American Black Bears

We lived 10 years in New Jersey where Black Bears could be seen but not as often as in the White Mountains of New Hampshire. Last year the bear sightings were pretty rare on our street, but 2014 seems to be a “bear year”: 2 females with cubs were spotted over these past 10 days in our own backyard.

Black bear with cub

The American black bears, the world’s most common bear species, can be distinguished from brown bears (grizzly bears) by their smaller size, their less concave profiles, their shorter claws and the lack of a shoulder hump. They are also much less aggressive in New England. Black bears rarely attack when confronted by humans, and usually limit themselves to making mock charges, emitting blowing noises and swatting the ground with their forepaws. Unlike grizzlies, female black bears do not display the same level of protectiveness to their cubs, and seldom attack humans in their vicinity.
The woods along our property are an optimal habitat for black bears. They like forested areas with thick understory vegetation as well as wetlands.
Female black bears weigh 125-150 pounds, whereas adult males are larger, typically weighing 200-250 lbs. Adult male black bears may range up to 120 square miles, while females range over a smaller area, about 10 square miles. During spring, summer, and fall bears may be active during the day, but we usually see them at dawn and dusk.
Black bears enter their dens in October and November. Prior to that time, they can put on up to 30 pounds of body fat to get them through the seven months during which they fast. Hibernation in black bears typically lasts 3–5 months.
As snow disappears in the early spring hungry bears leave their winter dens. Early spring offers the promise of abundant bear foods, but yields no such benefit until grasses grow, bulbs sprout and flowers bloom. Black bears are opportunistic and will search for human food supplies when natural foods are not available (this is why we have a bear proof dumpster!). In summer, they will feed on more nutritious food including berries, fruits, roots, blossoms and insects, and will usually be less spotted in our area.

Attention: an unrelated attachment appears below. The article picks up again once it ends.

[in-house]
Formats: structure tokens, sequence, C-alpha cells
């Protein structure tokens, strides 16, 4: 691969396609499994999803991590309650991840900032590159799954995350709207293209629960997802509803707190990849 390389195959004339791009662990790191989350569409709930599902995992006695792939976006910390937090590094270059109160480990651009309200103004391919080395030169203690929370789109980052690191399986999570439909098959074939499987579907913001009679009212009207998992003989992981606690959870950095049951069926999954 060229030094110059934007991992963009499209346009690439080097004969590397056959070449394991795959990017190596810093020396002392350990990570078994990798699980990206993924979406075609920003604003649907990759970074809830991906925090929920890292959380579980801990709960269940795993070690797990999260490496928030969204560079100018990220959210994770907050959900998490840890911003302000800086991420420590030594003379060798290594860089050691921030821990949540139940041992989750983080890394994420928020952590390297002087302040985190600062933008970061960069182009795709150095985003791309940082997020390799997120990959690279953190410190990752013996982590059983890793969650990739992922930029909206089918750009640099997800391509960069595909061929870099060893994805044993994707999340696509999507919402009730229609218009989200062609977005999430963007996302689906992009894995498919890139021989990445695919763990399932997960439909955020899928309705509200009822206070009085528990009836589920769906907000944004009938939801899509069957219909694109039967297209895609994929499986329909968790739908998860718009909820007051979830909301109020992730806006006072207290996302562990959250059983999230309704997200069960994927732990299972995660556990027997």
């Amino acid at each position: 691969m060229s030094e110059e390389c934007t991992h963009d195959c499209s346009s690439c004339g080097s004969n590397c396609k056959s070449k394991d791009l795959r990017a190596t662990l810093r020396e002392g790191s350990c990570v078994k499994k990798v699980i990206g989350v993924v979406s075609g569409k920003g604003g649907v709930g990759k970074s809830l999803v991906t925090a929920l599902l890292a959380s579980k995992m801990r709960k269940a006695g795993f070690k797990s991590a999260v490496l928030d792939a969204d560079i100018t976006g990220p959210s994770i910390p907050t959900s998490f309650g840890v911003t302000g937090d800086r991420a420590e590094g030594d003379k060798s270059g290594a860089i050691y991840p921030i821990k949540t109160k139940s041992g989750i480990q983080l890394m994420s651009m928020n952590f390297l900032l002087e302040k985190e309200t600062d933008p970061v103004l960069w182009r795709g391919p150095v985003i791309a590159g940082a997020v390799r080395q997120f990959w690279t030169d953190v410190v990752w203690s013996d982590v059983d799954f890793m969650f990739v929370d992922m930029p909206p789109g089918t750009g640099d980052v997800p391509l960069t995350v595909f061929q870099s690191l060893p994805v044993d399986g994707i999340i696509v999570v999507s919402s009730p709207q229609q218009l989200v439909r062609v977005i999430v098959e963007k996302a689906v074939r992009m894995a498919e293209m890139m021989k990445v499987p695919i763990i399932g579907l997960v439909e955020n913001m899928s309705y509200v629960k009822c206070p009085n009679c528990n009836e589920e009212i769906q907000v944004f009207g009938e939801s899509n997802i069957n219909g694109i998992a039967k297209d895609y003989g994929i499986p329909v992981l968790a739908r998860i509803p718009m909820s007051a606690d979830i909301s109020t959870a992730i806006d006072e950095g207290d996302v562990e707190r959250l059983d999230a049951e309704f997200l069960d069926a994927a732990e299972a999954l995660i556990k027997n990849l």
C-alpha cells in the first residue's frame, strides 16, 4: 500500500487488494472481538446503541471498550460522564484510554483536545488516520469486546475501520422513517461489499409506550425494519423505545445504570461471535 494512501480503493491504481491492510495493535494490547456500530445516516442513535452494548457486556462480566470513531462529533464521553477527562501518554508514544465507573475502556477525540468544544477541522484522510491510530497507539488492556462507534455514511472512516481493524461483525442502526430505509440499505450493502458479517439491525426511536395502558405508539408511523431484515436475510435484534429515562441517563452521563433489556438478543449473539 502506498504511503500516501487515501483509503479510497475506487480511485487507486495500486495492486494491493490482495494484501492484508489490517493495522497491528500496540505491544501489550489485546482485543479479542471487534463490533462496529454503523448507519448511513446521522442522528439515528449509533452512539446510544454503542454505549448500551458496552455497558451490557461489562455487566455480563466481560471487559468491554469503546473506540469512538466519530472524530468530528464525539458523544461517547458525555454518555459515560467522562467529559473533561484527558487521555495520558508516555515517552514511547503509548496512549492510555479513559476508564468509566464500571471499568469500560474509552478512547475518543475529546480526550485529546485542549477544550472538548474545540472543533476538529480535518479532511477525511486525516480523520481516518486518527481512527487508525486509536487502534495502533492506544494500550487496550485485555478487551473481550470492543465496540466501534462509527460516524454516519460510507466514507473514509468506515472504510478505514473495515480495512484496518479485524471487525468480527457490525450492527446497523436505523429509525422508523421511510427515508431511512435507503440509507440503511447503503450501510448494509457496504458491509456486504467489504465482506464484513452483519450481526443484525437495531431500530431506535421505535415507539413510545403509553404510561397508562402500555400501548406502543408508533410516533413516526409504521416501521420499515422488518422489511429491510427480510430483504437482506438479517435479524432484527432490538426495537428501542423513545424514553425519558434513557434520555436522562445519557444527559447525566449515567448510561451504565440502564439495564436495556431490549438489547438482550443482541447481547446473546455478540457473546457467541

Females (sows) begin breeding at 3 to 5 years of age; most breed once every two years. The breeding period usually occurs in the June-August period and lasts 2-3 months. The gestation period lasts 235 days, and two to 4 cubs are usually born in late January or early February while the female is denning. Cubs are dependent on their mother’s milk for 30 weeks and will reach independence at 16-18 months.

FUN FACTS

– Black bears have five toes with well-developed claws on each foot. They walk on the soles of their feet, just like humans.
– Their keenest sense is the sense of smell, which is about 7 times greater than dogs.
– Black bears are excellent and strong swimmers, doing so for pleasure and to feed.
– Black bears climb regularly to feed, escape enemies or to hibernate. They are one of the half of bear species that are habitually arboreal
– The fertilized eggs undergo delayed development and do not implant in the female’s womb until November
– Black bears are highly dexterous, being capable of opening screw-top jars and manipulating door latches.
– Black bears have great physical strength. Even bear cubs have been known to turn over flat-shaped rocks weighing 310 to 325 pounds (141 to 147 kg) by flipping them over with a single foreleg.
– Black bears have good eyesight, and have been proven experimentally to be able to learn visual discrimination tasks based on color faster than chimpanzees and as fast as dogs. They are also capable of rapidly learning to distinguish different shapes, such as small triangles, circles and squares.
– The average lifespan in the wild is 18 years, though it is quite possible for wild specimens to survive for more than 23 years. The record age of a wild specimen was 31 years, while that in captivity was 44 years.

References:
http://www.wildlife.state.nh.us/Wildlife/Wildlife_profiles/profile_black_bear.htm
http://www.wildlife.state.nh.us/Wildlife/Somethings_Bruin.htm
http://en.wikipedia.org/wiki/American_black_bear